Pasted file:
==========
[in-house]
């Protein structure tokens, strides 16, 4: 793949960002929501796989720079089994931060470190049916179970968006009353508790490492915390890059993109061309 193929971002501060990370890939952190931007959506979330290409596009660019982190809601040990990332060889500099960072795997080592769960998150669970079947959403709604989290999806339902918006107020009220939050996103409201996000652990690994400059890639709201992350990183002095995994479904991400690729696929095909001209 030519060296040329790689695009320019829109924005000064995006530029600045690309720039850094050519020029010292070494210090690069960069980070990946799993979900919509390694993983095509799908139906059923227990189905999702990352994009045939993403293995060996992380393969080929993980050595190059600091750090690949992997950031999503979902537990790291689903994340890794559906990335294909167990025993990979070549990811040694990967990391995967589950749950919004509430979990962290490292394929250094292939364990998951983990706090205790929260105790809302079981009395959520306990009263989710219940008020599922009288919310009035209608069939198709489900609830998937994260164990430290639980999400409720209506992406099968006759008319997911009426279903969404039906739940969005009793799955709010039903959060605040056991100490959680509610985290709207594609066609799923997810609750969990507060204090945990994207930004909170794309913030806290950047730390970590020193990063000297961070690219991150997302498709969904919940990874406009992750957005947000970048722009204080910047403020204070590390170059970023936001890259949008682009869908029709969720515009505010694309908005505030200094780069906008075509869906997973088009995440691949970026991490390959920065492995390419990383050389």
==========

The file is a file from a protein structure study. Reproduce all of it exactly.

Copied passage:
[in-house]
């Protein structure tokens, strides 16, 4: 793949960002929501796989720079089994931060470190049916179970968006009353508790490492915390890059993109061309 193929971002501060990370890939952190931007959506979330290409596009660019982190809601040990990332060889500099960072795997080592769960998150669970079947959403709604989290999806339902918006107020009220939050996103409201996000652990690994400059890639709201992350990183002095995994479904991400690729696929095909001209 030519060296040329790689695009320019829109924005000064995006530029600045690309720039850094050519020029010292070494210090690069960069980070990946799993979900919509390694993983095509799908139906059923227990189905999702990352994009045939993403293995060996992380393969080929993980050595190059600091750090690949992997950031999503979902537990790291689903994340890794559906990335294909167990025993990979070549990811040694990967990391995967589950749950919004509430979990962290490292394929250094292939364990998951983990706090205790929260105790809302079981009395959520306990009263989710219940008020599922009288919310009035209608069939198709489900609830998937994260164990430290639980999400409720209506992406099968006759008319997911009426279903969404039906739940969005009793799955709010039903959060605040056991100490959680509610985290709207594609066609799923997810609750969990507060204090945990994207930004909170794309913030806290950047730390970590020193990063000297961070690219991150997302498709969904919940990874406009992750957005947000970048722009204080910047403020204070590390170059970023936001890259949008682009869908029709969720515009505010694309908005505030200094780069906008075509869906997973088009995440691949970026991490390959920065492995390419990383050389």